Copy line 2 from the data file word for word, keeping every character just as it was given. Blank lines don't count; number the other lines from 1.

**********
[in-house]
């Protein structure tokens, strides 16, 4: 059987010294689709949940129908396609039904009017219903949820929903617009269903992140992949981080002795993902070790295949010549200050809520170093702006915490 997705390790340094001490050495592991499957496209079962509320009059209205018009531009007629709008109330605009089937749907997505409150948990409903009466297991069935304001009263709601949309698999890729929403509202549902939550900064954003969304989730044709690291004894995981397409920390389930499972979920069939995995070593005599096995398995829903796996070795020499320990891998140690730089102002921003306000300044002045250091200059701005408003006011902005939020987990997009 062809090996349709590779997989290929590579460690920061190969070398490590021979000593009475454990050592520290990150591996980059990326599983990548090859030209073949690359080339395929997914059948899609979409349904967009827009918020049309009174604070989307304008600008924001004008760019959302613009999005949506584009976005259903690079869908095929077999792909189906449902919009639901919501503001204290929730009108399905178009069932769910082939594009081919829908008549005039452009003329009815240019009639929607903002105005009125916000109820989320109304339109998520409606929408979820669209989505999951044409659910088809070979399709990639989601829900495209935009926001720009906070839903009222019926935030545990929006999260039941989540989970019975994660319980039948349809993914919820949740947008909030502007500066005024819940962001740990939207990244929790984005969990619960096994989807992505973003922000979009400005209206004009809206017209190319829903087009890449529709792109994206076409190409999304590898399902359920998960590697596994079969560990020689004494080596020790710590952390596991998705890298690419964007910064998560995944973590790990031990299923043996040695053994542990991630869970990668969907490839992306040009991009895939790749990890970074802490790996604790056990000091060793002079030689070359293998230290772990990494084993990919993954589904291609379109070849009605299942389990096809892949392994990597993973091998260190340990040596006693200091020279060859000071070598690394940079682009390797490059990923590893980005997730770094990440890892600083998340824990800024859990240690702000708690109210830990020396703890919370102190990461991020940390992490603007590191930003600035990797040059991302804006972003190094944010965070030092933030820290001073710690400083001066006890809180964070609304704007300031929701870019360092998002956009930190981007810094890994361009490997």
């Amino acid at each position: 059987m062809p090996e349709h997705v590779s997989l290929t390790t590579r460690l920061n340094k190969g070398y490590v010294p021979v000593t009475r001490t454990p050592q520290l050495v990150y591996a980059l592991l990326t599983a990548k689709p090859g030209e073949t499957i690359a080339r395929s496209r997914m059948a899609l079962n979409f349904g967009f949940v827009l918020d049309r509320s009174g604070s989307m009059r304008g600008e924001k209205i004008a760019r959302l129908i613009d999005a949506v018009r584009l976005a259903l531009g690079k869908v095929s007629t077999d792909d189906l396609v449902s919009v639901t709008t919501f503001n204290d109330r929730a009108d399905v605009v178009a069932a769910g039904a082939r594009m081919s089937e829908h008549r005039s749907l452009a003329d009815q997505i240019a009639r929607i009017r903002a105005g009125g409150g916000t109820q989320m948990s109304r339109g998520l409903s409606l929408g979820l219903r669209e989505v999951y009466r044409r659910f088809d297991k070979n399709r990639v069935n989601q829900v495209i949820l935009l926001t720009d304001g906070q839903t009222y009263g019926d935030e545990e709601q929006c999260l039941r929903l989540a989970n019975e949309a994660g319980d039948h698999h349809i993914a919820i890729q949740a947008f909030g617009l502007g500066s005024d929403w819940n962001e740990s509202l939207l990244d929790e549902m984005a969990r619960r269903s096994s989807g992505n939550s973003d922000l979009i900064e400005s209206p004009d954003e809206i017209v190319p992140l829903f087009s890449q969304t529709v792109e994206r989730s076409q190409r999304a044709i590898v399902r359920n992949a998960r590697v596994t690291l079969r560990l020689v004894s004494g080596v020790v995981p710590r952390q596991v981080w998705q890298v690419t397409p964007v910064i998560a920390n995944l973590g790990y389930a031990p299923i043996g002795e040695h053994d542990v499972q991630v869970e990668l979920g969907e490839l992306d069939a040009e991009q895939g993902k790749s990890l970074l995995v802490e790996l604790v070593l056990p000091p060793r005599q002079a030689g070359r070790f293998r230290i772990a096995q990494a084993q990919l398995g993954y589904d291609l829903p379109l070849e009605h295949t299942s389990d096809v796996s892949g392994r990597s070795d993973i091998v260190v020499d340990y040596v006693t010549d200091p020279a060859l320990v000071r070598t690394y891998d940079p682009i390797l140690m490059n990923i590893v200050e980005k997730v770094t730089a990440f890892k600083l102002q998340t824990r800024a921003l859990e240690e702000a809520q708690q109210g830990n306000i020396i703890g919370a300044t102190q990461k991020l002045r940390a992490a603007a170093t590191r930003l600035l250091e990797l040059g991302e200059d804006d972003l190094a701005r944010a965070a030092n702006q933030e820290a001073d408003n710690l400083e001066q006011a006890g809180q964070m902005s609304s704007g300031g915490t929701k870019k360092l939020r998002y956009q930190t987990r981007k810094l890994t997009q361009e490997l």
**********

């Protein structure tokens, strides 16, 4: 059987010294689709949940129908396609039904009017219903949820929903617009269903992140992949981080002795993902070790295949010549200050809520170093702006915490 997705390790340094001490050495592991499957496209079962509320009059209205018009531009007629709008109330605009089937749907997505409150948990409903009466297991069935304001009263709601949309698999890729929403509202549902939550900064954003969304989730044709690291004894995981397409920390389930499972979920069939995995070593005599096995398995829903796996070795020499320990891998140690730089102002921003306000300044002045250091200059701005408003006011902005939020987990997009 062809090996349709590779997989290929590579460690920061190969070398490590021979000593009475454990050592520290990150591996980059990326599983990548090859030209073949690359080339395929997914059948899609979409349904967009827009918020049309009174604070989307304008600008924001004008760019959302613009999005949506584009976005259903690079869908095929077999792909189906449902919009639901919501503001204290929730009108399905178009069932769910082939594009081919829908008549005039452009003329009815240019009639929607903002105005009125916000109820989320109304339109998520409606929408979820669209989505999951044409659910088809070979399709990639989601829900495209935009926001720009906070839903009222019926935030545990929006999260039941989540989970019975994660319980039948349809993914919820949740947008909030502007500066005024819940962001740990939207990244929790984005969990619960096994989807992505973003922000979009400005209206004009809206017209190319829903087009890449529709792109994206076409190409999304590898399902359920998960590697596994079969560990020689004494080596020790710590952390596991998705890298690419964007910064998560995944973590790990031990299923043996040695053994542990991630869970990668969907490839992306040009991009895939790749990890970074802490790996604790056990000091060793002079030689070359293998230290772990990494084993990919993954589904291609379109070849009605299942389990096809892949392994990597993973091998260190340990040596006693200091020279060859000071070598690394940079682009390797490059990923590893980005997730770094990440890892600083998340824990800024859990240690702000708690109210830990020396703890919370102190990461991020940390992490603007590191930003600035990797040059991302804006972003190094944010965070030092933030820290001073710690400083001066006890809180964070609304704007300031929701870019360092998002956009930190981007810094890994361009490997």